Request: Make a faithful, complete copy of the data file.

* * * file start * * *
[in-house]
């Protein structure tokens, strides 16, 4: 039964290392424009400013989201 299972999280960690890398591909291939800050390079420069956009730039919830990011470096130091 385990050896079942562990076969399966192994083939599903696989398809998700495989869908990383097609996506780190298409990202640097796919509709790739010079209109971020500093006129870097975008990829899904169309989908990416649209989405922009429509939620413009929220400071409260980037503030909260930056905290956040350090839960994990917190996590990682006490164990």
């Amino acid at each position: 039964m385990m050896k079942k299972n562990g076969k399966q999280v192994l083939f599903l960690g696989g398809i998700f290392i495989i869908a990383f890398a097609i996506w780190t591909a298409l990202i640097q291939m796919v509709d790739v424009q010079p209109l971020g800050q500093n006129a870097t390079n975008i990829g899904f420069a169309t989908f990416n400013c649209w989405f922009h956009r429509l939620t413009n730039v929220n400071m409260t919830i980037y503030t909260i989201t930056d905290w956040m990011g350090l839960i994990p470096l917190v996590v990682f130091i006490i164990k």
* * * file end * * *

[in-house]
């Protein structure tokens, strides 16, 4: 039964290392424009400013989201 299972999280960690890398591909291939800050390079420069956009730039919830990011470096130091 385990050896079942562990076969399966192994083939599903696989398809998700495989869908990383097609996506780190298409990202640097796919509709790739010079209109971020500093006129870097975008990829899904169309989908990416649209989405922009429509939620413009929220400071409260980037503030909260930056905290956040350090839960994990917190996590990682006490164990």
């Amino acid at each position: 039964m385990m050896k079942k299972n562990g076969k399966q999280v192994l083939f599903l960690g696989g398809i998700f290392i495989i869908a990383f890398a097609i996506w780190t591909a298409l990202i640097q291939m796919v509709d790739v424009q010079p209109l971020g800050q500093n006129a870097t390079n975008i990829g899904f420069a169309t989908f990416n400013c649209w989405f922009h956009r429509l939620t413009n730039v929220n400071m409260t919830i980037y503030t909260i989201t930056d905290w956040m990011g350090l839960i994990p470096l917190v996590v990682f130091i006490i164990k």